A bolus injection of 2.5 mg of the ICG dye (Diagnogreen; Dai-Ichi Pharm, Tokyo, Japan) was delivered from a peripheral vein. A few minutes after injection of the dye, ICG fluorescence confirmed blood flow through the right gastroepiploic vessels, which were promptly enhanced by the dye. The left gastroepiploic vessels were also enhanced in a direction opposite to that of the physiologic blood flow. However, the gastric tube was not enhanced for a distance of 3 to 4 cm from its tip 150 seconds after initial enhancement of the right gastroepiploic artery, and an apparent demarcation line orad to the site of the gastric ulcer was visualized (Fig. 2B). We decided to perform gastric tube reconstruction using the retrosternal route with esophagogastric anastomosis and layer-to-layer sewing.

In the postoperative period, the patient's water balance and oxygenation were well maintained, and on the first postoperative day, the patient was weaned from the ventilator. On postoperative day 3, a foul-smelling exudate from the neck wound was evident, and on postoperative day 4, we performed upper gastrointestinal endoscopy, which confirmed necrosis of the gastric tube. Reoperation was performed on the same day, and this revealed total layer necrosis extending 5 cm from the tip of the gastric tube (Fig. 2C). The necrotic area appeared to correspond to the nonperfused area that had been suggested by ICG angiography during the initial operation, and included the esophagogastric anastomosis. We then transected the gastric tube in the area where blood perfusion was adequate, and created an esophagostomy at the neck wound. The tip of the gastric tube was closed, and the gastric tube was fixed using the anterior sternal route. The length of the defect in the digestive tract was 6 cm from the esophagostomy to the tip of the gastric tube.

At 60 days after the initial operation, the patient underwent reconstruction of the digestive tract using free jejunal transfer. His general condition is currently good after the third operation.


Reconstruction after esophagectomy is the one of the most important procedures during surgery for esophageal cancer. Anastomotic leakage is still considered the major complication, and can sometimes become life threatening. After esophagectomy, a gastric tube is most frequently used for reconstruction. Blood is supplied to the gastric tube mainly through the right gastroepiploic artery,11 and the blood supply at the tip of the gastric tube, which is anastomosed with the remnant esophagus, is considered to be unfavorable.12,13 The color of the gastric tube, bleeding, tension of the gastric wall, and a palpable right epiploic artery are important considerations when evaluating blood flow. In addition to these macroscopic features, ICG fluorescence imaging is very helpful for distinguishing any ischemic and nonischemic areas. ICG fluorescence imaging has been applied for lymphography, angiography, and sentinel node detection.9,14,15 Recently, this technique has also been adopted for intraoperative assessment of the blood supply to various reconstructed organs.10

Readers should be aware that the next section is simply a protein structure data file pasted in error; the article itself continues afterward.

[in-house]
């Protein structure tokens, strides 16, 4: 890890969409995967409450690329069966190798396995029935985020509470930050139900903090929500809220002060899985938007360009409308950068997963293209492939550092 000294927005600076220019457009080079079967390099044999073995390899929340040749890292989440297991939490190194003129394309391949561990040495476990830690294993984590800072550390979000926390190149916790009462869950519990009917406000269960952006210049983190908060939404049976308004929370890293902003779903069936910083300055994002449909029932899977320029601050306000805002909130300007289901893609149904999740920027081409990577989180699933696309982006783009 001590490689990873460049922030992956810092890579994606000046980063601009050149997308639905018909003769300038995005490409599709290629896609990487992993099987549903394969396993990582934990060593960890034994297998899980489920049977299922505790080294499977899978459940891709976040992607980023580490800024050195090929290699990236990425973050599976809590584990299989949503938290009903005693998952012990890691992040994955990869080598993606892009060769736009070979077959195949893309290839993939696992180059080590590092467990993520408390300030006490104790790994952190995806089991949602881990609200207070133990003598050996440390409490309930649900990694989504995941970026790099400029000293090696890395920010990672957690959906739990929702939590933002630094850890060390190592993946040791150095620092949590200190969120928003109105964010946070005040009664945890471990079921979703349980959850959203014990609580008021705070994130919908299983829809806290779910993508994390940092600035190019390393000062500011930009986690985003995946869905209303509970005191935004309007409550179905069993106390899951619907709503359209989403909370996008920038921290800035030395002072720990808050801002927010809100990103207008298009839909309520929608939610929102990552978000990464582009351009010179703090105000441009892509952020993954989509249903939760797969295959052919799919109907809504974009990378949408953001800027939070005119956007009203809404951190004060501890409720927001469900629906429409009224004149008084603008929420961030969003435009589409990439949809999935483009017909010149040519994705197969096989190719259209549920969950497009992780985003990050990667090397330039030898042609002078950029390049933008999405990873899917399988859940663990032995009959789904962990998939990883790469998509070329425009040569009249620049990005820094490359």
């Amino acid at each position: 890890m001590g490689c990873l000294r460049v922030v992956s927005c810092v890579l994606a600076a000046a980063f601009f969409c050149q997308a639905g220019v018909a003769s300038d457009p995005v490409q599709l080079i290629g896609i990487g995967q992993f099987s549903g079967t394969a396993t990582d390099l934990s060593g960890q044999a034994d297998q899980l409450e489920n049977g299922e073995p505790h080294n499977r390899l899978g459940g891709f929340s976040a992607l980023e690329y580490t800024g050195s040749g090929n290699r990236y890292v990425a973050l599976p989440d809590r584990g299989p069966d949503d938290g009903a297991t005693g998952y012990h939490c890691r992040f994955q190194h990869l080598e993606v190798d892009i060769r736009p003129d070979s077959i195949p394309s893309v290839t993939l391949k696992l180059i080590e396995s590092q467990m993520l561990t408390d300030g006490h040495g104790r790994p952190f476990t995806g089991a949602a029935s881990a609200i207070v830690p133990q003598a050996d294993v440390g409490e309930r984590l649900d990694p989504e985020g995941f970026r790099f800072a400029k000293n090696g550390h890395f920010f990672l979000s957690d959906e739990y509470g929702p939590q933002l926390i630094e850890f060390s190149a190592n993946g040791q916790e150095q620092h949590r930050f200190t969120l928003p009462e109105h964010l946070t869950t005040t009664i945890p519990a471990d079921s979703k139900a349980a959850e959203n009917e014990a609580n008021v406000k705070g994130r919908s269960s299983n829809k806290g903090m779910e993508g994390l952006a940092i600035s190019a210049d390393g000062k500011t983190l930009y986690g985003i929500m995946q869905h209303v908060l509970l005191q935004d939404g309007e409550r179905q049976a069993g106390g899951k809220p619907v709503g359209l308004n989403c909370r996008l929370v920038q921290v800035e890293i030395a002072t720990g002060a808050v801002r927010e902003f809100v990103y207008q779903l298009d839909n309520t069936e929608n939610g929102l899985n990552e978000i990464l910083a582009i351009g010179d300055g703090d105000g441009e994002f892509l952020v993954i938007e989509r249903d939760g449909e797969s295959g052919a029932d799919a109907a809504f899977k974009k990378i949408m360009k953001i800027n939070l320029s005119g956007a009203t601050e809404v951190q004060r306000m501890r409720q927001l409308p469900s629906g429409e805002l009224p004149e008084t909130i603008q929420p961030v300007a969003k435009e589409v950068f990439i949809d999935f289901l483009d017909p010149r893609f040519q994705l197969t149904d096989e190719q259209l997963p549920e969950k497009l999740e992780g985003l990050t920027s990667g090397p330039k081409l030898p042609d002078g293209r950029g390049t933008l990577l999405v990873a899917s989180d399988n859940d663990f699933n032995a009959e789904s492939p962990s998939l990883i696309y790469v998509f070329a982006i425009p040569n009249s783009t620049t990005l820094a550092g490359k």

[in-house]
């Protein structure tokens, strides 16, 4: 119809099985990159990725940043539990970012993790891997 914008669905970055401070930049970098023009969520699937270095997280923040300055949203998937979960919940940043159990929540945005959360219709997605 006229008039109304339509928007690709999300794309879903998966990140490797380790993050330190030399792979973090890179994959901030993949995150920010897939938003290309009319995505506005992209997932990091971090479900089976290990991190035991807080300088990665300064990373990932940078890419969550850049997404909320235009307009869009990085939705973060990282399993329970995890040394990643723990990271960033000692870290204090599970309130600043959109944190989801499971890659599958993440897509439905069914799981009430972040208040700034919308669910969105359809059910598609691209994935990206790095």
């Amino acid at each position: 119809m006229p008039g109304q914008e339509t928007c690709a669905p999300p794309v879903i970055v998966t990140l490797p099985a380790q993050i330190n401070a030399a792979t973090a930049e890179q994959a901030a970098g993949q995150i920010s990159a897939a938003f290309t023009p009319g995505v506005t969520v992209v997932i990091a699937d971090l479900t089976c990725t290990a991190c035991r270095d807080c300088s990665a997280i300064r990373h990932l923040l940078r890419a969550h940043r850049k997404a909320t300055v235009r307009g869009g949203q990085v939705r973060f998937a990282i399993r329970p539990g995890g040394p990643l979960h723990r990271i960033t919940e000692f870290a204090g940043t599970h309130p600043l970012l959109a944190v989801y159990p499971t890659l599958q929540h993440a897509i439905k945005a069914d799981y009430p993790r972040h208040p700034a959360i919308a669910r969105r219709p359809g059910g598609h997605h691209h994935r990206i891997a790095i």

In the present case, ICG angiography suggested the presence of ischemia at the tip of the reconstructed gastric tube. However, the color of the gastric tube was favorable, and necrosis was not suspected. If ICG angiography had suggested the possibility of necrosis, then we would have had to abandon reconstruction using the gastric tube and instead used free jejunal transfer or colon interposition. At the time of the initial operation, we acted on the basis of the macroscopic appearance of the gastric tube, as we had had little experience with ICG angiography examination. The outcome in this case demonstrated that ICG angiography examination is superior to conventional macroscopic observation to show blood flow. In general, blood congestion within the gastric tube can be easily recognized as poor coloration. However, during surgery, severe ischemia in the reconstructed organ may not be distinguishable from good blood perfusion. Only a minimal change of coloration, with appearance similar to that of a freshly resected specimen, may be evident.

Laser Doppler flowmetry has been used in several studies16,17 to assess blood supply of the reconstructed gastric tube, which relies on measurement of the Doppler frequency shift of laser light reflected from moving blood cells. The most obvious advantage of the ICG angiography technique over laser Doppler flowmetry is real-time visualization of blood perfusion to tissues and blood flow within the feeding vessels. It allows intraoperative assessment of contrast enhancement of the reconstructed organ without the use of an X-ray examination. However, it does not allow assessment of the speed of venous return or washout from tissues, which is its limitation. Once the vessels and tissues are enhanced, marked enhancement lasts about 5 minutes, until the liver segregate ICG into bile intact.

The presence of gastric ulcer is a significant factor related to anastomotic leakage after reconstruction using a gastric tube.4 Fujiwara et al18 reported a patient in whom submucosal blood perfusion of the stomach was impaired by an ulcer scar. Microscopic observation of the resected gastric tube revealed congestion and dilation of the submucosal vessels orad to the ulcer scar. In our patient, although the site of the ulcer scar did not match the ischemic border, we believe that it could have disturbed blood flow inside the gastric wall and caused necrosis. A careful preoperative survey for detection of gastric ulcers should therefore be made in patients undergoing gastric tube reconstruction. Intraoperative ICG angiography is useful for evaluation of blood flow in the reconstructed organ.